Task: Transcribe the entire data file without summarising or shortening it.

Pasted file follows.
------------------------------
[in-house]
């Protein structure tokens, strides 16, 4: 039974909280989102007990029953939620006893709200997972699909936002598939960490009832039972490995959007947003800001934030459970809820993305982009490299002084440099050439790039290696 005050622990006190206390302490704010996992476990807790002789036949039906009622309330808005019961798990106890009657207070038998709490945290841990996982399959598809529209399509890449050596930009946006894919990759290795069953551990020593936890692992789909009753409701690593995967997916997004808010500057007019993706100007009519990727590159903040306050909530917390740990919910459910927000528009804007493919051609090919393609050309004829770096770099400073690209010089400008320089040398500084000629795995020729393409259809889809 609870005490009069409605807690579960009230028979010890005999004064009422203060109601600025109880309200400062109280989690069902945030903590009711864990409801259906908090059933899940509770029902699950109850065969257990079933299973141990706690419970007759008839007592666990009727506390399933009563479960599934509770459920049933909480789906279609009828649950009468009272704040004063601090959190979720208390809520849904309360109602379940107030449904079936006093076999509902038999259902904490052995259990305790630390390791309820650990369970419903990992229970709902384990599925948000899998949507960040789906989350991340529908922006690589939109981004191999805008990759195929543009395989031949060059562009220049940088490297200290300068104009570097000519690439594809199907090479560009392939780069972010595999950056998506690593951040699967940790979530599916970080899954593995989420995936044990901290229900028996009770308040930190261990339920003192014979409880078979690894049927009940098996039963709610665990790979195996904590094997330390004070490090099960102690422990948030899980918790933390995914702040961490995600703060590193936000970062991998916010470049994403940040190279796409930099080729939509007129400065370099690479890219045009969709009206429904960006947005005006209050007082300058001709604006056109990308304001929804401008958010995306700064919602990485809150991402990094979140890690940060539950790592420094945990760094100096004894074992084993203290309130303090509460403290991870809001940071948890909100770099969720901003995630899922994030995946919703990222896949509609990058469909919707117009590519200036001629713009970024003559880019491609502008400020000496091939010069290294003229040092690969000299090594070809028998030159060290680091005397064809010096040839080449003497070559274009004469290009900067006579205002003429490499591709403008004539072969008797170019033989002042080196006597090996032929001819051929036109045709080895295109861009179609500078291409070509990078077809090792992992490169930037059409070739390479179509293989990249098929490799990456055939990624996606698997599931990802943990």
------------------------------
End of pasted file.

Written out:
[in-house]
């Protein structure tokens, strides 16, 4: 039974909280989102007990029953939620006893709200997972699909936002598939960490009832039972490995959007947003800001934030459970809820993305982009490299002084440099050439790039290696 005050622990006190206390302490704010996992476990807790002789036949039906009622309330808005019961798990106890009657207070038998709490945290841990996982399959598809529209399509890449050596930009946006894919990759290795069953551990020593936890692992789909009753409701690593995967997916997004808010500057007019993706100007009519990727590159903040306050909530917390740990919910459910927000528009804007493919051609090919393609050309004829770096770099400073690209010089400008320089040398500084000629795995020729393409259809889809 609870005490009069409605807690579960009230028979010890005999004064009422203060109601600025109880309200400062109280989690069902945030903590009711864990409801259906908090059933899940509770029902699950109850065969257990079933299973141990706690419970007759008839007592666990009727506390399933009563479960599934509770459920049933909480789906279609009828649950009468009272704040004063601090959190979720208390809520849904309360109602379940107030449904079936006093076999509902038999259902904490052995259990305790630390390791309820650990369970419903990992229970709902384990599925948000899998949507960040789906989350991340529908922006690589939109981004191999805008990759195929543009395989031949060059562009220049940088490297200290300068104009570097000519690439594809199907090479560009392939780069972010595999950056998506690593951040699967940790979530599916970080899954593995989420995936044990901290229900028996009770308040930190261990339920003192014979409880078979690894049927009940098996039963709610665990790979195996904590094997330390004070490090099960102690422990948030899980918790933390995914702040961490995600703060590193936000970062991998916010470049994403940040190279796409930099080729939509007129400065370099690479890219045009969709009206429904960006947005005006209050007082300058001709604006056109990308304001929804401008958010995306700064919602990485809150991402990094979140890690940060539950790592420094945990760094100096004894074992084993203290309130303090509460403290991870809001940071948890909100770099969720901003995630899922994030995946919703990222896949509609990058469909919707117009590519200036001629713009970024003559880019491609502008400020000496091939010069290294003229040092690969000299090594070809028998030159060290680091005397064809010096040839080449003497070559274009004469290009900067006579205002003429490499591709403008004539072969008797170019033989002042080196006597090996032929001819051929036109045709080895295109861009179609500078291409070509990078077809090792992992490169930037059409070739390479179509293989990249098929490799990456055939990624996606698997599931990802943990």